By Kaya 959 News
A new study has revealed that more South Africans are willing to retrain for new jobs as they look forward to the aftermath of the COVID -19 pandemic.
The study was undertaken by the Boston Consulting Group, The Network and CareerJunction.
It revealed that in SA, the interest in developing new skills is highest among those in the early- and mid-career phases.
Forty percent of respondents reported a negative impact on their work due to the effect of the coronavirus on employment, including a decrease in working time or being laid off, versus the average of 36% of global respondents.
Workers concerned about technology
It also showed that locally, highly educated South Africans and the older generation are the most negatively impacted groups in terms of COVID-19 and its effect on their employment status, which is the exact opposite of the global trend.
The new report based on the study, Decoding Global Reskilling and Career Paths, is the third in a series of publications that BCG and The Network have issued about the pandemic’s impact on people’s work preferences and careers.
The economic uncertainty touched off by the pandemic comes at a time when workers in just about every field already have some level of concern about being replaced by technology.
Principal and Recruiting Director at Boston Consulting Group in Johannesburg, Rudi van Blerk, said South Africa ranked among the top countries with the highest perceived risk of job automation.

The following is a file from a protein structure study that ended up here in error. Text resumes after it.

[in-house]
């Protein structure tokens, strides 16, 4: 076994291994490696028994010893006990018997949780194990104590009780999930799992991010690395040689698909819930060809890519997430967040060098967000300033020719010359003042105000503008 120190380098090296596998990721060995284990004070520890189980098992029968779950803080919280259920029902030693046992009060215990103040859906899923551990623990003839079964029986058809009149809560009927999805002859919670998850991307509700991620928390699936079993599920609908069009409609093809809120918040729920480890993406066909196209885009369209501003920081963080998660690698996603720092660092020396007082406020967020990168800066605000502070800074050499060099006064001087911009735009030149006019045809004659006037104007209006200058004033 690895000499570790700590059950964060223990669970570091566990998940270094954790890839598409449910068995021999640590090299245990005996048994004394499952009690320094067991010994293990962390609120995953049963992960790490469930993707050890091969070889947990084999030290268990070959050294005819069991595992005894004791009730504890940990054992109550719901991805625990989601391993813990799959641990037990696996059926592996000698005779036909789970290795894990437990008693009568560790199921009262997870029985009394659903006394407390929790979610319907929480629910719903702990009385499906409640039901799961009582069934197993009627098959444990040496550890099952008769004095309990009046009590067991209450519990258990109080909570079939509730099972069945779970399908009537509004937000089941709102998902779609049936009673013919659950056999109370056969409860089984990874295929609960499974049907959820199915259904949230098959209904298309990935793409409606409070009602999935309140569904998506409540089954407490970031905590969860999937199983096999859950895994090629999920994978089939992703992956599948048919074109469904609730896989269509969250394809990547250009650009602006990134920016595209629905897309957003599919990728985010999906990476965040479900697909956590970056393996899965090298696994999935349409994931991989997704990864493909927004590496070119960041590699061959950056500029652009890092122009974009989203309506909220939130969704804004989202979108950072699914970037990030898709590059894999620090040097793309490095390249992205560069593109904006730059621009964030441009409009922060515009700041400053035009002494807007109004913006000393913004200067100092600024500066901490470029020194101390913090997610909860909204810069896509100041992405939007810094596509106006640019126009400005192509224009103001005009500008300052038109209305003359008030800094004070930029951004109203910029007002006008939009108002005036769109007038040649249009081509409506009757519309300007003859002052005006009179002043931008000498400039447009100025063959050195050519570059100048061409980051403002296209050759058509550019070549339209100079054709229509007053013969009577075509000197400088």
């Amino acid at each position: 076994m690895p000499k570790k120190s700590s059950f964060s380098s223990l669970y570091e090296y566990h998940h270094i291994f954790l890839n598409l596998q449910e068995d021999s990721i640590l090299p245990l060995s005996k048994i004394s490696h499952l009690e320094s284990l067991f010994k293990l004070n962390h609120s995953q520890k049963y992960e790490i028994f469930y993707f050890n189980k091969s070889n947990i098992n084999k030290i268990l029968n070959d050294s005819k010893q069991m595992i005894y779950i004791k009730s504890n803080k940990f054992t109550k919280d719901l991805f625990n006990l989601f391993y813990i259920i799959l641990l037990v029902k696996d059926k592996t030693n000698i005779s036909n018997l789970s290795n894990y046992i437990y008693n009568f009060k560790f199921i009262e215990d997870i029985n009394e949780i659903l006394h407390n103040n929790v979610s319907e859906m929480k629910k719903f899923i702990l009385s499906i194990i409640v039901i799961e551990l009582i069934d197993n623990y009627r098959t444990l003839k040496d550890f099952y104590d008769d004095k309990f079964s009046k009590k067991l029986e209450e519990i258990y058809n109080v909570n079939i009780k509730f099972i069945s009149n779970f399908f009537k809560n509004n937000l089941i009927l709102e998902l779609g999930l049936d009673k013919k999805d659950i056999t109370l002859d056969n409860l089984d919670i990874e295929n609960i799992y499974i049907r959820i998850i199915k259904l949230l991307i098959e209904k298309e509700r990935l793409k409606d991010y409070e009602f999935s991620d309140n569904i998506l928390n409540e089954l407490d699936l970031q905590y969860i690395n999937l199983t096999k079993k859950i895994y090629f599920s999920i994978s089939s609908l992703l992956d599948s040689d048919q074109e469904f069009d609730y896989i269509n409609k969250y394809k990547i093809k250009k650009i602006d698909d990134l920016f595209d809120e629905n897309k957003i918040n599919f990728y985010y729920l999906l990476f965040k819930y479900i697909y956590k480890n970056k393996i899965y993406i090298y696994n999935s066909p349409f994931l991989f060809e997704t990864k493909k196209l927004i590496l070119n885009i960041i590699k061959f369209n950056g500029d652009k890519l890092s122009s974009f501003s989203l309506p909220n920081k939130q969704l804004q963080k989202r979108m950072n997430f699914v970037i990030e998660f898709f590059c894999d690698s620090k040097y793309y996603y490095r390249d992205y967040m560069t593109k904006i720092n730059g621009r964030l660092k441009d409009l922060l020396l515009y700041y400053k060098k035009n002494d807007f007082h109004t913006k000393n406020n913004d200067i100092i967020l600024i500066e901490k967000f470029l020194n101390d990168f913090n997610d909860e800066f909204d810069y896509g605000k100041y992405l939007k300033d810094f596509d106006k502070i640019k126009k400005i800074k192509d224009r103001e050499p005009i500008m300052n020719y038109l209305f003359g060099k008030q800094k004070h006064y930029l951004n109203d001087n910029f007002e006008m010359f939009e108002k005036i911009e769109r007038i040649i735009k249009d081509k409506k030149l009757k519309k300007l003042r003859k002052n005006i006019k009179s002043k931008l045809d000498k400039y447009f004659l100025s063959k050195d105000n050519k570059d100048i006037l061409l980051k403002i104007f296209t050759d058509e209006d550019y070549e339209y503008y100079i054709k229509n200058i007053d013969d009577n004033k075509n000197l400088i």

Half of the respondents said that the risk of having their job automated has increased over the last year.
“This is more than the global average of 41% of respondents. Additionally, 31% of workers in the digitisation and automation fields have a significantly lower perceived risk of automation in South Africa than 46% globally,” he said.
The increased concern is especially common among people who work at financial institutions or at insurance or telecommunications companies.
Many question their career choices
According to one of the authors of the study and senior partner at BCG, Rainer Strack, the pandemic and the increasing speed of technological disruption have prompted people to question their chosen career paths.
Almost seven in ten people say they are open to retraining that would allow them to switch to completely different job roles.
This level of flexibility could help employers and governments that are worried about preparing their workforces for the future,” he said.
Retraining willingness is highest among workers who have fared worst during the pandemic or have the most concern about automation.
This includes workers in service-sector, customer service, and sales roles. Those in job roles seen as less vulnerable—health and medicine, social work, and science and research—generally aren’t as ready to switch careers.
Over a third of people laid off, working fewer hours
There are some geographic differences in the willingness to retrain as well.
People in developing economies, including many in Africa, are the most enthusiastic, with as many as three-quarters saying they would retrain to prepare themselves for a new job.
Europeans and Americans have the lowest level of willingness, the study shows, but even in those geographies the proportion of people who say they would retrain is generally above 50%.
More than a third of people worldwide have been laid off or forced to work fewer hours during the COVID-19 crisis, according to the survey.
The economic fallout has been worse for the young and least educated. Almost half of those under 20, and an equal proportion of people with only a high school degree, have lost income during the pandemic.